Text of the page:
The data can help firms target ways to make business operations more efficient. Companies increasingly are also collecting more data as a greater range of devices—from fitness trackers, smoke detectors to home-heating meters—are being connected to the Web, a phenomenon known as the “Internet of Things.”

    “But if just a few companies control the data you need to satisfy customers and cut costs, that could give them the power to drive their rivals out of the market,” Ms. Vestager said.

    The concern is that huge data sets compiled by large Internet firms could give these companies an unfair advantage by essentially erecting barriers to new competition, some experts say. Incumbent firms would amass detailed profiles of their consumers that would allow them to target advertising with precision, while new rivals could find themselves too far behind to compete.

    This isn’t the first time Ms. Vestager has expressed interest into how companies use big data. On Sunday, she laid out some details about how the European Commission is looking into the issue.

    Ms. Vestager said the commission would be careful to differentiate between different types of data, since some forms of information can become obsolete quickly, making concerns of market dominance moot.

    She also said the EU would look into why some companies can’t acquire information that is as useful as the data that other competing firms have.

    “What’s to stop them [companies] from collecting the same data from their customers, or buying it from a data-analytics company?” she said.

    Lawyers representing U.S. tech firms have said previously that competition concerns over data are misguided. They said data isn’t exclusive since many different companies can hold the same information on people’s names, addresses and credit-card details, for example. It is also easy for consumers to switch between platforms, they said.

    As for how companies protect their consumers’ data, Ms. Vestager said that was beyond her scope and pointed to the new EU-wide data-privacy rules agreed late last year.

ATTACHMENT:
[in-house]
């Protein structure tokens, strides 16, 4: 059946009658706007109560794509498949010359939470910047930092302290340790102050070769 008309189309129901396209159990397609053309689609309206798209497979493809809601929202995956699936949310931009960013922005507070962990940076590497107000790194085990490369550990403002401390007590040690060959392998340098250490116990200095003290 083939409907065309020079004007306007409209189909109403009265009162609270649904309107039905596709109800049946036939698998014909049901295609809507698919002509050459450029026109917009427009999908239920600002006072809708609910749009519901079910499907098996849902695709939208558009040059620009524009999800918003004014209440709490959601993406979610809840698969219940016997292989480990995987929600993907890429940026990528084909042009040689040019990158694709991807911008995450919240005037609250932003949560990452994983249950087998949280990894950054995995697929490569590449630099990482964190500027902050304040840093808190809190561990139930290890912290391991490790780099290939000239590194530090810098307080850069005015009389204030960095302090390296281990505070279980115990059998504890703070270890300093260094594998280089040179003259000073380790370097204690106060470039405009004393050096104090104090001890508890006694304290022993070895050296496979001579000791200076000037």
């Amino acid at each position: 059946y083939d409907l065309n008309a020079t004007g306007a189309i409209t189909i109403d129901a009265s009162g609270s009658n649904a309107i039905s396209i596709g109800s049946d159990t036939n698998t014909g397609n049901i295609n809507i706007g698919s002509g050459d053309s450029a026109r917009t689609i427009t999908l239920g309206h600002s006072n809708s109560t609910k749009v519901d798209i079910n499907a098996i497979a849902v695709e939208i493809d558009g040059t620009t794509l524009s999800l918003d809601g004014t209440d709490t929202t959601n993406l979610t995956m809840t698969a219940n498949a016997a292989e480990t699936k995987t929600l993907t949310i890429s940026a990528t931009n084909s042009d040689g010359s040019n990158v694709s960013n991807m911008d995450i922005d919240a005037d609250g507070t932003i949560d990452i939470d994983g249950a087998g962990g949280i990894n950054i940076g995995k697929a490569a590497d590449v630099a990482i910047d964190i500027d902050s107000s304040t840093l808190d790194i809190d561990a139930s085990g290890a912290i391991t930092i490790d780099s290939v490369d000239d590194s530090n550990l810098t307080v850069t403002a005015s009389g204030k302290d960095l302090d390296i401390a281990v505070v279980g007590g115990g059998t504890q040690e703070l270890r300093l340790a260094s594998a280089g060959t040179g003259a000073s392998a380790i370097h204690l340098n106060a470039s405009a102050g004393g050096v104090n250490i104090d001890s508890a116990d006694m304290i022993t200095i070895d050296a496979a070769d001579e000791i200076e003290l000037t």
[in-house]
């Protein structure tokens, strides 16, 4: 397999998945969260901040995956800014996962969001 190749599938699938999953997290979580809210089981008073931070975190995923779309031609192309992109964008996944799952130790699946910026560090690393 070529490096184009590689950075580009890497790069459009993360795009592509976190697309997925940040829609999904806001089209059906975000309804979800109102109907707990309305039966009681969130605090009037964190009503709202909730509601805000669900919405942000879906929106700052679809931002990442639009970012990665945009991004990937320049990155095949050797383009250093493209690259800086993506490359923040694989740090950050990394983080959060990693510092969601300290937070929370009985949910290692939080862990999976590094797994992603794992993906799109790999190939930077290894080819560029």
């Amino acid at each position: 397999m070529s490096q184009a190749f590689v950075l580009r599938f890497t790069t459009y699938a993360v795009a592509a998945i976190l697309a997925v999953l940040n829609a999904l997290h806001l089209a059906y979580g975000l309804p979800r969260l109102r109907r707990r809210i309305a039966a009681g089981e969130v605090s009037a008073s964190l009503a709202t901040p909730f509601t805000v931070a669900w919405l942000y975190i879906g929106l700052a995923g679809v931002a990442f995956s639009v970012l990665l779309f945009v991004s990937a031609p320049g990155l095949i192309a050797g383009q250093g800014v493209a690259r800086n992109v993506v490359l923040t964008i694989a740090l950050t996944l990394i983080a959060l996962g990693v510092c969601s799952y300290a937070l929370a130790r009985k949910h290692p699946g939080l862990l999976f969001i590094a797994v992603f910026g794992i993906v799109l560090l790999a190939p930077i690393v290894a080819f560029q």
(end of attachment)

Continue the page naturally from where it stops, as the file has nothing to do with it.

Ms. Vestager also said she would publish a preliminary report in the middle of the year, as the next formal step in an investigation into whether Internet commerce companies, such as Amazon.com Inc., are violating antitrust rules by restricting cross-border trade.

    “With so much at stake, we need to act quickly when we discover problems,” she said, in reference to business contracts that aim to keep national markets separate.

    To start that debate, the commissioner said she would publish a paper before Easter outlining the views of relevant parties affected or involved in geo-blocking, a practice to discriminate via price or the range of goods a company offers based on a customer’s location.

    The commission in September launched a public questionnaire to gather more information about the practice of geo-blocking.

    Source: The Wall Street Journal

  • Google buys French image recognition startup Moodstocks

    524861120Two weeks after Twitter acquired Magic Pony to advance its machine learning smarts for improving users’ experience of photos and videos on its platform, Google is following suit. Today, the maker of Android and search giant announced that it has acquired Moodstocks, a startup based out of Paris that develops machine-learning based image recognition technology for smartphones whose APIs for developers have been described as “Shazam for images.”

    Moodstocks’ API and SDK will be discontinued “soon”, according to an announcement on the company’s homepage. “Our focus will be to build great image recognition tools within Google, but rest assured that current paying Moodstocks customers will be able to use it until the end of their subscription,” the company noted.

    Terms of the deal were not disclosed and it’s not clear how much Moodstocks had raised: CrunchBase doesn’t note any VC money, although when we first wrote about the company back in 2010 we noted that it had raised $500,000 in seed funding from European investors. As a point of reference, Twitter paid a whopping $150 million in cash for its UK acquisition of Magic Pony the other week.

    While Magic Pony was young and acquired while still largely under the radar, Moodstocks has been around since 2008, all the while working around the basic premise of improving image recognition via mobile devices. “Our dream has been to give eyes to machines by turning cameras into smart sensors able to make sense of their surroundings,” the company writes in its acquisition/farewell/hello note.

    It looks like Moodstocks originally tried its hand at creating its own consumer apps, one of which was a social networking app of sorts: it let people snap pictures of media like books, and then add their own annotations about that media that would link up with other people’s annotations, by way of special image recognition behind the scenes that would match up the “fingerprint” in different people’s snaps.